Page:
Controlling bacterial infections responsible for typhoid fever could dramatically reduce the risk of gallbladder cancer in India and Pakistan, according to a study published by Cell Press May 28th in Cell Host & Microbe. The findings establish for the first time the causal link between bacterial infection and gallbladder cancer, explaining why this type of cancer is rare in the West but common in India and Pakistan, where typhoid fever is endemic. Public policy changes inspired by this research could have an immediate impact on preventing a type of cancer that currently has a very poor prognosis.
"While viruses are among the established causal factors for particular cancers, bacteria are largely ignored as direct contributors," says senior study author Jacques Neefjes of the Netherlands Cancer Institute. "Accepting that bacterial infections can directly contribute to cancer formation makes these tumors in principle preventable. If Salmonella Typhi infections are cured immediately with antibiotics and chronic infections are prevented, or if vaccination programs to eradicate S. Typhi work, we would expect a major reduction in the incidence of a tumor that represents the third most common gastrointestinal tumor in India and Pakistan."
Gallbladder cancer is hard to diagnose in its early stages because there are no signs or symptoms. By the time the cancer is detected, it is often too late to save patients' lives. Because the prognosis of gallbladder cancer is so poor, Neefjes, Tiziana Scanu of the Netherlands Cancer Institute, and Gopal Nath of Banaras Hindu University set out to gain insight into how to combat this tumor by identifying causal factors underlying its unique global distribution. The researchers quickly zeroed in on S. Typhi because this typhoid-causing bacterium is endemic in India and has been associated with gallbladder cancer in epidemiological studies. Moreover, proteins that Salmonella injects into host cells activate cancer-related signaling pathways called AKT and MAPK, which support not only bacterial infection and survival, but also the growth and proliferation of cancer cells.
To explore the role of S. Typhi in cancer in the new study, Neefjes and Scanu compared tumor samples from Indian and Dutch patients with gallbladder cancer. While both groups showed signs of AKT and MAPK activation and an inactive, mutant TP53 cancer gene, only Indian patients showed strong evidence of S. Typhi infection and over-activating mutations in a cancer gene called c-Myc. To mimic the features of the tumor samples from India, the researchers transplanted Salmonella-infected cells with mutations affecting TP53 and c-Myc activity into mice. These mice later developed tumors, demonstrating that Salmonella causes cancer in genetically at-risk hosts as a result of the collateral damage induced by its normal infection cycle.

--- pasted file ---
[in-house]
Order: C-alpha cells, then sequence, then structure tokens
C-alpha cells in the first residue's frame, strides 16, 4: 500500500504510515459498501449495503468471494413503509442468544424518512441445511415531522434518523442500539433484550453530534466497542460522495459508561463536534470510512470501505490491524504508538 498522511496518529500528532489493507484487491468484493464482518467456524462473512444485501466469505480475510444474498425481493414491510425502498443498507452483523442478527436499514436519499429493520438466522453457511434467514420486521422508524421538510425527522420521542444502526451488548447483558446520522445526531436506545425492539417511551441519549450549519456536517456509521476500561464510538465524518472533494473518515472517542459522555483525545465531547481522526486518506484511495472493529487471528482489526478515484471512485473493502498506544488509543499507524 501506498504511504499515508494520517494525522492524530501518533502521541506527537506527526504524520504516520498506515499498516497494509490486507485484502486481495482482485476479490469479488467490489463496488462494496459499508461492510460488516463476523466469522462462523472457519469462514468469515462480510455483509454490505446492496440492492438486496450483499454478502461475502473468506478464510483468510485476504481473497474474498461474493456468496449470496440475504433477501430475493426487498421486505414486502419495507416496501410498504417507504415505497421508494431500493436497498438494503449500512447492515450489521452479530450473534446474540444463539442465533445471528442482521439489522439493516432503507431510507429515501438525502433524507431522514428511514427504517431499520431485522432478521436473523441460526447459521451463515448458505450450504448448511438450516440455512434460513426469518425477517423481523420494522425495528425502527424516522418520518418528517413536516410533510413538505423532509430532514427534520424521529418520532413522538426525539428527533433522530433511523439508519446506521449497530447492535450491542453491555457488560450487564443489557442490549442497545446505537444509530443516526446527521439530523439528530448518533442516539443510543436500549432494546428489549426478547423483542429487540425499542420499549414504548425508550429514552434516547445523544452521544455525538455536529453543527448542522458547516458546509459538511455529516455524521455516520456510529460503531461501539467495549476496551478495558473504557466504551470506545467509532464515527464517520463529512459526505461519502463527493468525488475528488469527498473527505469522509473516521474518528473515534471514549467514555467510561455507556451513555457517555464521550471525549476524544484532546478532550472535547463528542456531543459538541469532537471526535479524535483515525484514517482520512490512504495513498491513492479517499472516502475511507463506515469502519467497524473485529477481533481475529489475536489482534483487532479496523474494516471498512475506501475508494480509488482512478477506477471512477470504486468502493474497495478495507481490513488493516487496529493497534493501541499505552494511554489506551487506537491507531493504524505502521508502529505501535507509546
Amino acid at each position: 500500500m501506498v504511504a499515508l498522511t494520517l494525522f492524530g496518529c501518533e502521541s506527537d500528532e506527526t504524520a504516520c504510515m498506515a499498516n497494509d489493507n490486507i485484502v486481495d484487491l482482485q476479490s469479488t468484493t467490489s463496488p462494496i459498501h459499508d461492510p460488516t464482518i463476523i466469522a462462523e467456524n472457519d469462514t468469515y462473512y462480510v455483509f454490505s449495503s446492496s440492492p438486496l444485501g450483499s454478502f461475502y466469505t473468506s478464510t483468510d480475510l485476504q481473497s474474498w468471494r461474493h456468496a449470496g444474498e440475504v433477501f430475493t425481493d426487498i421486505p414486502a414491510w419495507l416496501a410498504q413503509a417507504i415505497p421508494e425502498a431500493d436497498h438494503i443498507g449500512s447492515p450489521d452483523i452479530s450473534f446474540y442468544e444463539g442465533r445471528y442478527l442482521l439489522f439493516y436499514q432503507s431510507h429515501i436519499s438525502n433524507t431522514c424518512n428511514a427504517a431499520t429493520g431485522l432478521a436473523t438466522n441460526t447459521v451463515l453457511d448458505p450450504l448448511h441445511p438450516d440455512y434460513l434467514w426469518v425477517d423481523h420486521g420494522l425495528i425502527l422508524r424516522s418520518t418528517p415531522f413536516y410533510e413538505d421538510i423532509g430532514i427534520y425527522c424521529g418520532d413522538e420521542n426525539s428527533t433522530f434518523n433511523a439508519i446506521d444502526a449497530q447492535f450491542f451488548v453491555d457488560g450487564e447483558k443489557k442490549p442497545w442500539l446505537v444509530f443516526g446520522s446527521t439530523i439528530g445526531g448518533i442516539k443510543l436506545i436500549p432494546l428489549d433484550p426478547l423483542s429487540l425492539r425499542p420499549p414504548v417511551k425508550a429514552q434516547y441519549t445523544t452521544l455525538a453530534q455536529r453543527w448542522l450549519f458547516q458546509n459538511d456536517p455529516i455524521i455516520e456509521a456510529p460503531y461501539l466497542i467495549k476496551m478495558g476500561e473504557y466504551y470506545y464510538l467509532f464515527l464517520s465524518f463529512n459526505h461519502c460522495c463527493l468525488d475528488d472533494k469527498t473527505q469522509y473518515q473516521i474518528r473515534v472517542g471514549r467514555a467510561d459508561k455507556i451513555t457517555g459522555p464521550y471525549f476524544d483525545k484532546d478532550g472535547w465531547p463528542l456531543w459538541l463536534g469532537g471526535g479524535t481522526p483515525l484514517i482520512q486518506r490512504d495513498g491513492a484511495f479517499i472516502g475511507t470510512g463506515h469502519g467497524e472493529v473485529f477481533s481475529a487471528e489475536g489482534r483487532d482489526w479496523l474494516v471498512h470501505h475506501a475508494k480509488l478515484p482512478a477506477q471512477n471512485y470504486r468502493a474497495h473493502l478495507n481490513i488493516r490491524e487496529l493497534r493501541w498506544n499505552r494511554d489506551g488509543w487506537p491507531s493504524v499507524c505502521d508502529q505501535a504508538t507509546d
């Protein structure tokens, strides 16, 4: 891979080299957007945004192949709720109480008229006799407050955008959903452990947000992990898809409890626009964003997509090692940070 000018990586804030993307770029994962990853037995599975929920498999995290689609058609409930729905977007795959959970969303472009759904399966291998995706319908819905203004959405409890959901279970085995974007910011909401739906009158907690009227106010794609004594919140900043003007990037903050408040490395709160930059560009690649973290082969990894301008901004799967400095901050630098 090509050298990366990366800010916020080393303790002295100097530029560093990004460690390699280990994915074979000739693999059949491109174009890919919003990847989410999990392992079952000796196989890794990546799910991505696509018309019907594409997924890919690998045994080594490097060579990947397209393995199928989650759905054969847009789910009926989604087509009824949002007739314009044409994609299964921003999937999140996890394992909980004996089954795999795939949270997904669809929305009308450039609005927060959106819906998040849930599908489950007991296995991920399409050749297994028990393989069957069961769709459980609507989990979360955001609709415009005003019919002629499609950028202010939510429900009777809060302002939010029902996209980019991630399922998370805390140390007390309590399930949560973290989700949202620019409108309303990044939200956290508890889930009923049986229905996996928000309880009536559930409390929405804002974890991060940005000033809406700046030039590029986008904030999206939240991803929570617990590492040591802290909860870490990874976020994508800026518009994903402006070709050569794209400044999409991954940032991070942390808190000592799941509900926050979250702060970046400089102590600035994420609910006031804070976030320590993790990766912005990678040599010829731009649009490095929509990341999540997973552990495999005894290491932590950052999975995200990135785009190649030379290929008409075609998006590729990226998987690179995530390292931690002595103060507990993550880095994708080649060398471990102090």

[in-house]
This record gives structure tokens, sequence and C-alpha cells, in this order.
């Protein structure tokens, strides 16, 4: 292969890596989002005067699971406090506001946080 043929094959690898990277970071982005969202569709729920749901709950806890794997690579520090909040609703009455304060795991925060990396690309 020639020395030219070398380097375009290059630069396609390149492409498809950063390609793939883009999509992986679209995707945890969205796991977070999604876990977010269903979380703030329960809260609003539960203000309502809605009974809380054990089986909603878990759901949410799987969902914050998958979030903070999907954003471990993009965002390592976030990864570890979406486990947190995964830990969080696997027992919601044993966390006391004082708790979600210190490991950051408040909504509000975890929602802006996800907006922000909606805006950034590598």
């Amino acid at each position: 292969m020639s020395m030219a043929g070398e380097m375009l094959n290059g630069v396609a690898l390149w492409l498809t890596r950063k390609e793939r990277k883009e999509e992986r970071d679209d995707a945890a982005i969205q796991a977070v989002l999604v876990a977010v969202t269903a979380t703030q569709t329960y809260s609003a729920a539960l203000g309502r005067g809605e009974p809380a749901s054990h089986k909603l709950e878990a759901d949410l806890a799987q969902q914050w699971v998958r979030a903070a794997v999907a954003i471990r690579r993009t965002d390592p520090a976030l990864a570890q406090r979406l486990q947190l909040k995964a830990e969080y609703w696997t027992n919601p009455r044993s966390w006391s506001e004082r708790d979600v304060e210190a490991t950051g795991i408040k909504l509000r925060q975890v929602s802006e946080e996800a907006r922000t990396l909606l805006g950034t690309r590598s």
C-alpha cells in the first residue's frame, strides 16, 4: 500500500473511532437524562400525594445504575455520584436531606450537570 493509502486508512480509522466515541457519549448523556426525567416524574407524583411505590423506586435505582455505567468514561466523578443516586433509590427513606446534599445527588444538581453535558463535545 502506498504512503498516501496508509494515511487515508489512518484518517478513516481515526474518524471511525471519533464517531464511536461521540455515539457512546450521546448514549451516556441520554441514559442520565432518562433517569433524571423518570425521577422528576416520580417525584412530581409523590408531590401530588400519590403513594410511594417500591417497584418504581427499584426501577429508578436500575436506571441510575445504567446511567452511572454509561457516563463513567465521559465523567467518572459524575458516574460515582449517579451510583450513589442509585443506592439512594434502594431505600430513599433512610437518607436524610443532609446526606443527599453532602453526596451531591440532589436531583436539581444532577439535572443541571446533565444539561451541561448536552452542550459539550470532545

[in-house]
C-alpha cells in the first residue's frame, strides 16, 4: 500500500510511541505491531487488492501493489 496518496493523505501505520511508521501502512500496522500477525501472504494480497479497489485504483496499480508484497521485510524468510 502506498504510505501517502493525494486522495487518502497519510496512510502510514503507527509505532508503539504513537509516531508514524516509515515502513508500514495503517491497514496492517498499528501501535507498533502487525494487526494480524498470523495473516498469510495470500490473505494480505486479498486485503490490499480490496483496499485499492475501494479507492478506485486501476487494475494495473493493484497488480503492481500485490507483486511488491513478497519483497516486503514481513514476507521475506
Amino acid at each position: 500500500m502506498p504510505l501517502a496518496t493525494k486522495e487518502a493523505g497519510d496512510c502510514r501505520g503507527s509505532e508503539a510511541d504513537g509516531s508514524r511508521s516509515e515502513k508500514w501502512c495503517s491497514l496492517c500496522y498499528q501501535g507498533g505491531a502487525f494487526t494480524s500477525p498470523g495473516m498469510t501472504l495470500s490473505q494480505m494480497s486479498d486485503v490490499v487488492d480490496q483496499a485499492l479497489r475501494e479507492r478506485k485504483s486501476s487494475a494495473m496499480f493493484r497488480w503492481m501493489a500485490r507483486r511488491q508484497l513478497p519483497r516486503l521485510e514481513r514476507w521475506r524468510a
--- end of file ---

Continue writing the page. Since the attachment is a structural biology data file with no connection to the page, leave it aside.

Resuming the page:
Additional experiments suggested that Salmonella infection sets genetically predisposed host cells on the cancerous path by secreting proteins that increase AKT and MAPK activity, which remains elevated and perpetuates the cancer trajectory long after the bacteria have disappeared. These same two host signaling pathways are activated by bacterial pathogens implicated in cervical and lung cancer, suggesting that a direct contribution of bacteria to tumor formation could be more common than previously anticipated. "The findings also suggest that the use of antibiotic treatment to control these bacterial infections may come too late for individuals who have already developed cancer," Scanu says. "Instead, the main goal should be prevention through proper treatment with antibiotics, vaccination programs, or better sanitary conditions."
In future studies, the researchers will investigate whether Salmonella contributes to tumors in other tissues, identify other cancer-causing bacteria, and determine how these pathogens leave an imprint of infection in host cells. But policymakers do not have to wait for answers to these questions before taking action to save countless lives. "Our findings may now be used to urge policymakers to take appropriate measures to eliminate or better control these infections," Neefjes says. "If typhoid fever is controlled, gallbladder carcinoma in India and Pakistan could be prevented and become as rare as in the Western world."